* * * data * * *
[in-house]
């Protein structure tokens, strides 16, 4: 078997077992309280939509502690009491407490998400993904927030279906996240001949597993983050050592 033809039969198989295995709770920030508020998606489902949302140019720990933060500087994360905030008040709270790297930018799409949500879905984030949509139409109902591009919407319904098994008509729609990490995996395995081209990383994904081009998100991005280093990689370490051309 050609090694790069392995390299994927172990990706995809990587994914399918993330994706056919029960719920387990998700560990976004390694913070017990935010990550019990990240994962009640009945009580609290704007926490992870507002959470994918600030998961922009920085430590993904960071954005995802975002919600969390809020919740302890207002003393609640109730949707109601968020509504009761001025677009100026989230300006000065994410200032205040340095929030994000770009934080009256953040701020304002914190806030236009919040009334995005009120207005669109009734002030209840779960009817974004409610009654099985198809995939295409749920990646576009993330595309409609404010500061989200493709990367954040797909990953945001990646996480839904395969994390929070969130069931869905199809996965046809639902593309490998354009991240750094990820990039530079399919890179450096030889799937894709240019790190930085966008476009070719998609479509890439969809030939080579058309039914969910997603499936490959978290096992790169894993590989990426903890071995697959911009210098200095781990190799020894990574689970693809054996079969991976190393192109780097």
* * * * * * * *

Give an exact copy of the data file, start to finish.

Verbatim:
[in-house]
């Protein structure tokens, strides 16, 4: 078997077992309280939509502690009491407490998400993904927030279906996240001949597993983050050592 033809039969198989295995709770920030508020998606489902949302140019720990933060500087994360905030008040709270790297930018799409949500879905984030949509139409109902591009919407319904098994008509729609990490995996395995081209990383994904081009998100991005280093990689370490051309 050609090694790069392995390299994927172990990706995809990587994914399918993330994706056919029960719920387990998700560990976004390694913070017990935010990550019990990240994962009640009945009580609290704007926490992870507002959470994918600030998961922009920085430590993904960071954005995802975002919600969390809020919740302890207002003393609640109730949707109601968020509504009761001025677009100026989230300006000065994410200032205040340095929030994000770009934080009256953040701020304002914190806030236009919040009334995005009120207005669109009734002030209840779960009817974004409610009654099985198809995939295409749920990646576009993330595309409609404010500061989200493709990367954040797909990953945001990646996480839904395969994390929070969130069931869905199809996965046809639902593309490998354009991240750094990820990039530079399919890179450096030889799937894709240019790190930085966008476009070719998609479509890439969809030939080579058309039914969910997603499936490959978290096992790169894993590989990426903890071995697959911009210098200095781990190799020894990574689970693809054996079969991976190393192109780097």